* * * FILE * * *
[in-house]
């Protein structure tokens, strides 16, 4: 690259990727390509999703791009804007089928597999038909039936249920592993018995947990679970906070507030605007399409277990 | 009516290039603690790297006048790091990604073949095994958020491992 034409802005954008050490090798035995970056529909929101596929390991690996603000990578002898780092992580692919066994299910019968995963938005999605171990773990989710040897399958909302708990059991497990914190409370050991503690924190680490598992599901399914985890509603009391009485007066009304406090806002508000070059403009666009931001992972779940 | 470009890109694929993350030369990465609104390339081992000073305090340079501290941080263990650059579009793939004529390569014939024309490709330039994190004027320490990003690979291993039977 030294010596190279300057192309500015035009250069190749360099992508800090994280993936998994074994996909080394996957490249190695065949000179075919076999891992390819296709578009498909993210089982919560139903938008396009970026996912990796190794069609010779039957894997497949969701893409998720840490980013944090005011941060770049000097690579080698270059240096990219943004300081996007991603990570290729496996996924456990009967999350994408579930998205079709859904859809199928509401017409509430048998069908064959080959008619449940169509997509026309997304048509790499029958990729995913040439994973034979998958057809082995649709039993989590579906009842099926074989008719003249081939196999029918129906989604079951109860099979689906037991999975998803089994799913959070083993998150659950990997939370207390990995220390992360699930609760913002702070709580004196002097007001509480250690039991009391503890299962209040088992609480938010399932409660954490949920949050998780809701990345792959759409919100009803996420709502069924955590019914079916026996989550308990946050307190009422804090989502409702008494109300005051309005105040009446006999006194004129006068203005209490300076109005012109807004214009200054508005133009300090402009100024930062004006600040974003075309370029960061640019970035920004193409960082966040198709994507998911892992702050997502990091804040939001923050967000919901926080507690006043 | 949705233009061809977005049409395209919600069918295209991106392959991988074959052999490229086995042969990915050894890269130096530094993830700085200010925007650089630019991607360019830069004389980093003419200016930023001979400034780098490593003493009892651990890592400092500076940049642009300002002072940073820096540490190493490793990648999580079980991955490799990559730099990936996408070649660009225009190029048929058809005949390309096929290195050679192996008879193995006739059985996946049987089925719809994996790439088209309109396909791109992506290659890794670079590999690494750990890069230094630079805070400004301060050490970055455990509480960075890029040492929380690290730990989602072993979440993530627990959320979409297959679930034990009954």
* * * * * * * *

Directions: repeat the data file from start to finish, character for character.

[in-house]
């Protein structure tokens, strides 16, 4: 690259990727390509999703791009804007089928597999038909039936249920592993018995947990679970906070507030605007399409277990 | 009516290039603690790297006048790091990604073949095994958020491992 034409802005954008050490090798035995970056529909929101596929390991690996603000990578002898780092992580692919066994299910019968995963938005999605171990773990989710040897399958909302708990059991497990914190409370050991503690924190680490598992599901399914985890509603009391009485007066009304406090806002508000070059403009666009931001992972779940 | 470009890109694929993350030369990465609104390339081992000073305090340079501290941080263990650059579009793939004529390569014939024309490709330039994190004027320490990003690979291993039977 030294010596190279300057192309500015035009250069190749360099992508800090994280993936998994074994996909080394996957490249190695065949000179075919076999891992390819296709578009498909993210089982919560139903938008396009970026996912990796190794069609010779039957894997497949969701893409998720840490980013944090005011941060770049000097690579080698270059240096990219943004300081996007991603990570290729496996996924456990009967999350994408579930998205079709859904859809199928509401017409509430048998069908064959080959008619449940169509997509026309997304048509790499029958990729995913040439994973034979998958057809082995649709039993989590579906009842099926074989008719003249081939196999029918129906989604079951109860099979689906037991999975998803089994799913959070083993998150659950990997939370207390990995220390992360699930609760913002702070709580004196002097007001509480250690039991009391503890299962209040088992609480938010399932409660954490949920949050998780809701990345792959759409919100009803996420709502069924955590019914079916026996989550308990946050307190009422804090989502409702008494109300005051309005105040009446006999006194004129006068203005209490300076109005012109807004214009200054508005133009300090402009100024930062004006600040974003075309370029960061640019970035920004193409960082966040198709994507998911892992702050997502990091804040939001923050967000919901926080507690006043 | 949705233009061809977005049409395209919600069918295209991106392959991988074959052999490229086995042969990915050894890269130096530094993830700085200010925007650089630019991607360019830069004389980093003419200016930023001979400034780098490593003493009892651990890592400092500076940049642009300002002072940073820096540490190493490793990648999580079980991955490799990559730099990936996408070649660009225009190029048929058809005949390309096929290195050679192996008879193995006739059985996946049987089925719809994996790439088209309109396909791109992506290659890794670079590999690494750990890069230094630079805070400004301060050490970055455990509480960075890029040492929380690290730990989602072993979440993530627990959320979409297959679930034990009954």